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RESERVED KEYWORDS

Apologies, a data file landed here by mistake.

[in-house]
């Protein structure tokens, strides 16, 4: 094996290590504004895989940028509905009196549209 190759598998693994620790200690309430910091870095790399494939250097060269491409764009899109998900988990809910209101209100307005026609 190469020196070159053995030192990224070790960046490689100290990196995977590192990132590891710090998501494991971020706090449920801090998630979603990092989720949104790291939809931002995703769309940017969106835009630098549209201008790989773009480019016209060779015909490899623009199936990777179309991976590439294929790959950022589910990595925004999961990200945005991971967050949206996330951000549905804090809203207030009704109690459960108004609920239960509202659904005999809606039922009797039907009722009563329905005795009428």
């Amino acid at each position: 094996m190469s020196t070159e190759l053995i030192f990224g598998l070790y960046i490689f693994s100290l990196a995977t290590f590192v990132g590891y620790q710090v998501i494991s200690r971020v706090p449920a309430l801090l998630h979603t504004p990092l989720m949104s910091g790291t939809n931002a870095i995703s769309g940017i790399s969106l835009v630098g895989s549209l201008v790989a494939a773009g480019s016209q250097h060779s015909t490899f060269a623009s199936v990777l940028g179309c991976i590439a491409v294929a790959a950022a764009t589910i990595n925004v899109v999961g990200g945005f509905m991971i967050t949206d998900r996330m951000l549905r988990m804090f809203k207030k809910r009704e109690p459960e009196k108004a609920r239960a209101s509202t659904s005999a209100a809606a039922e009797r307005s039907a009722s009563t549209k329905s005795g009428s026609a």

Reserved keyword are, with symbols and literals, the basic constituents of the writing system. With couple of exception, reserved keywords are in fact special forms. During the execution, a special assert The assert special form check for equality between two operands. Both objects must be of the same type. If the equality test fails, the special form print a message and abort the execution. By default, the assertion checking is turned off. The interpreter option -f assert enables the assertion checking. When the interpreter is compiled in debug mode, the assertion checking is turned on by default. Syntax assert "form 1" "form 2" Example assert true (== 1 1) assert 3 (+ 2 1) block The block special form defines a new nameset for sequential execution of regular form or implicit form. When the block form is evaluated, the block nameset is linked to its parent nameset. When all forms have been executed, the block nameset is destroyed and the result of the last evaluation in the block is considered to be the result of the block evaluation. Syntax block "regular form" block "block form" Example trans a 1 block { assert a 1 trans a (+ 1 1) assert a 2 assert ..:a 1 } assert 1 a class The class special form creates a new class object. Without argument, an instance of that class is created without data members. Syntax class Example const Color (class) trans Color:preset (red green blue) { const this:red red const this:green green const this:blue blue } const red (Color 255 0 0) const green (Color 0 255 0) const blue (Color 0 0 255) const The const special form binds a symbol with an object and marks it as a constant symbol. When used with three or four argument, a gamma expression is automatically created. const can also be used to bind class or instance members. Syntax const symbol "object" const symbol "argument" "body" const symbol "argument" "closed variables" "body" Example const number 123 const max (x y) (if (> x y) x y) delay The delay special form delays the evaluation of the form argument by creating a Promise object. The promise evaluate to itself until a call to force the evaluation has been made. When the promise has been forced, the evaluation result is stored. Further call to force will produce the same result. Syntax delay "form" Example trans y 3 const l ((lambda (x) (+ x y)) 1) assert 4 (force l) trans y 0 assert 4 (force l) do The do special form is used to build loop with forward condition. The loop construct accepts either 2 or 3 arguments. With 2 argument, the first argument is the loop body and the second argument is the loop condition which must evaluates to a boolean object. With 3 arguments, the first argument is the initial condition that is executed only once. Syntax do "body" "condition" do "initial" "body" "condition" Example const number-of-digits (s) { const len (s:length) trans index 0 trans count 0 do { trans c (s:get index) if (c:digit-p) (count:++) } (< (index:++) len) eval count } enum The enum special form creates an enumeration from a list of literal. The result object is an Enum object that holds the enumerated items. An item evaluation results with an Item object that is bound to the enumeration object. Syntax enum "literal" ... Example const e (enum E1 E2 E3) errorln The errorln special form prints on the interpreter error stream a set of arguments. Each arguments have to be a literal which are converted to a string. When all arguments have been printed a new line character is printed. The error special form behaves like errorln excepts that a new line character is not printed at the end of the arguments. Syntax errorln errorln "nil" errorln "literal list" Example errorln errorln "hello millennium" ' ' 2000 eval The eval special form simply evaluates the object argument. The form is useful when returning an argument from a lambda or gamma expression using an implicit form. Syntax eval "object" Example const ret (x) (eval x) eval (protect (+ 1 2)) for The for special form provides a facility to iterate on iterable objects. The Cons, List and Vector objects are typical iterable objects. For each iterable objects, a symbol is set after each iteration. Each object symbol value can be used for further computation. The iteration stops when one of the objects iterator is at the end position. Syntax for "symbol list" "iterable object list" "body" Example # compute the scalar product of two vectors const scalar-product (u v) { trans result 0 for (x y) (u v) (result:+= (* x y)) eval result } force The force special form forces the evaluation of its argument. If the argument evaluates to a promise object, the promise evaluation is forced. If the argument is not a promise, force keyword behaves like eval. When a promise has been forced, further call to force will not change the evaluation result. Syntax force "object" Example trans y 3 const l ((lambda (x) (+ x y)) 1) assert 4 (force l) trans y 0 assert 4 (force l) if The if special form executes a form based on the evaluation of a boolean expression. In its first representation, if executes a form if the condition is evaluated to true. An alternate form can be specified and is executed if the boolean expression evaluates to false. It is an error to use a conditional form which does not evaluate to a boolean object. Syntax if "condition" "true form" if "condition" "true form" "else form" Example const max (x y) (if (> x y) x y) lambda The lambda special form creates a new closure object with eventually a set of arguments and a set of closed variables. In its first form, the closure is declared with a set of arguments or nil to indicate no argument. In its second form, the closure is declared with a set of arguments and a set of closed variables. The closed variables are evaluated at the construction of the closure and become part of the closure object. When the closure is called, a new nameset is created and linked with the parent nameset. The set of calling arguments are bounded in that nameset with the formal argument list to become the actual arguments. The set of closed variables is linked at runtime to the closure nameset. A lambda or gamma expression can have its argument declared as const argument. Syntax lambda "nil" "body" lambda "argument list" "body" lambda "argument list" "closed variables list" "body" Example const no-args (lambda nil (+ 1 1)) const add (lambda ((const x) (const y)) (+ x y)) const closed (lambda (x) (y) (+ x y)) launch The launch special form creates a new thread by executing the form argument in a normal thread. The created thread is added in the normal thread list by creating a clone of the interpreter and starting immediately the execution of the form with the cloned interpreter. The command returns the thread object in the calling thread. When the thread terminates, the thread object holds the result of the last executed form. The main thread is suspended until all normal threads have completed their execution. Syntax launch "form" launch "thread" "form" Example launch (println "hello world") loop The loop special form executes a loop based on an initial condition, an exit condition and a step form. The initial condition is only executed one time. The exit condition is tested at each loop iteration. The loop special form creates its own nameset since the initial condition generally binds symbol locally for the loop. Syntax loop "init form" "exit form" "step" "form" Example loop (trans i 0) (< i 10) (i:++) (println i) nameset The nameset special form creates a new nameset. With no argument, a new nameset is created and no parent is binded to this nameset. With one argument, the argument must evaluate to a nameset and that nameset is used as the parent one. If a nameset has to be created with the global nameset as the parent, the symbol ... can be used to reference the top level nameset. The symbol . references the current nameset. The symbol .. references the parent nameset of the current nameset. Syntax nameset nameset "parent nameset" Example const local-nameset-not-bound (nameset) const local-nameset- bounded (nameset ...) const ...:global-nameset (nameset) println The println special form prints on the interpreter output stream a set of arguments. Each arguments have to be a literal which is converted to a string. When all arguments have been printed a new line character is printed. The print special form behaves like println excepts that a new line character is not printed at the end of the arguments. Syntax println println "nil" println "literal list" Example println println "hello millennium" ' ' 2000 protect The protect special form take a single argument and returns it without evaluation. Protect is mainly use to get a symbol or form object. Syntax protect "object" Example const cons (protect (+ 1 2)) return The return special form causes the current expression to stop its evaluation and returns the argument or nil. The return keyword is primarily used in lambda or gamma expressions. If used in a top level block, the block execution is stopped and the control is transferred to the top level. Syntax return "object" Example return (+ 1 2) sync The sync special form is a form synchronizer. Within a multi-threaded environment, the engine guarantees that only one thread will execute the form. The other threads are suspended until the form has been completed. Syntax sync "form" Example const print-message (code mesg) ( sync { errorln "error : " code errorln "message: " mesg } ) switch The switch special form is a form selector. The first argument is the object to switch. The second argument is a list of forms with an object matcher and an execution form. The else special form can be used as default matcher. Syntax switch "selector" "list of conditions" Example const get-primary-color (color value) ( switch color ( ("red" (return (value:substr 0 2)) ("green" (return (value:substr 2 4)) ("blue" (return (value:substr 4 6)) ) ) throw The throw special form throws an exception. Without argument, an exception of type user-exception is thrown. With one argument, the exception id is set. With two arguments, the exception id and exception reason are set. With three arguments, the exception id, exception reason and exception object are set. An exception object represented by the symbol what can also be thrown. This is the method used to re-throw an exception. Syntax throw throw what throw "id" throw "id" "reason" throw "id" "reason" "object" Example throw throw "type-error" throw "type-error" "invalid argument" trans The trans special form creates or sets a symbol with an object. trans searches in the current nameset only. If a symbol is found, it is set with the object. If the symbol is not found, it is created in the current nameset. The trans keyword can also be used with qualified names. With 3 or 4 arguments, trans creates automatically a lambda expression. Syntax trans symbol "object" trans symbol "argument" "body" trans symbol "argument" "closed variables" "body" Example trans a 1 trans fact (n) (if (< n 1) 1 (* n (fact (- n 1)))) try The try special form catch an exception in the current execution nameset. The first argument is a form to execute. The optional second argument is the exception handler to be called in case of exception. If there is no exception handler, all exceptions are caught. The result of execution is either the result of the form execution, or the exception object in case of exception, or nil if the exception is a native one. If there is an exception handler, the handler is executed with a new nameset and the special symbol what is bound to the exception. If the exception is nil, the symbol what is undefined. Syntax try "form" try "form" " exception handler" Example try (+ 1 2) try (throw) try (throw "hello") try (throw "hello" "world") try (throw "hello" "world" "folks") unref The unref special form unreference a symbol. Syntax unref symbol Example const number 123 unref number while The while special form is used to build loop with backward condition. The loop construct accepts either 2 or 3 arguments. With 2 argument, the first argument is the loop condition and the second argument is the loop body that must evaluate to a boolean. With 3 arguments, the first argument is the initial condition that is executed only once. Syntax while "condition" "body" while "initial" "condition" "body" Example const gcd (u v) { while (!= v 0) { trans r (u:mod v) u:= v v:= r } eval u }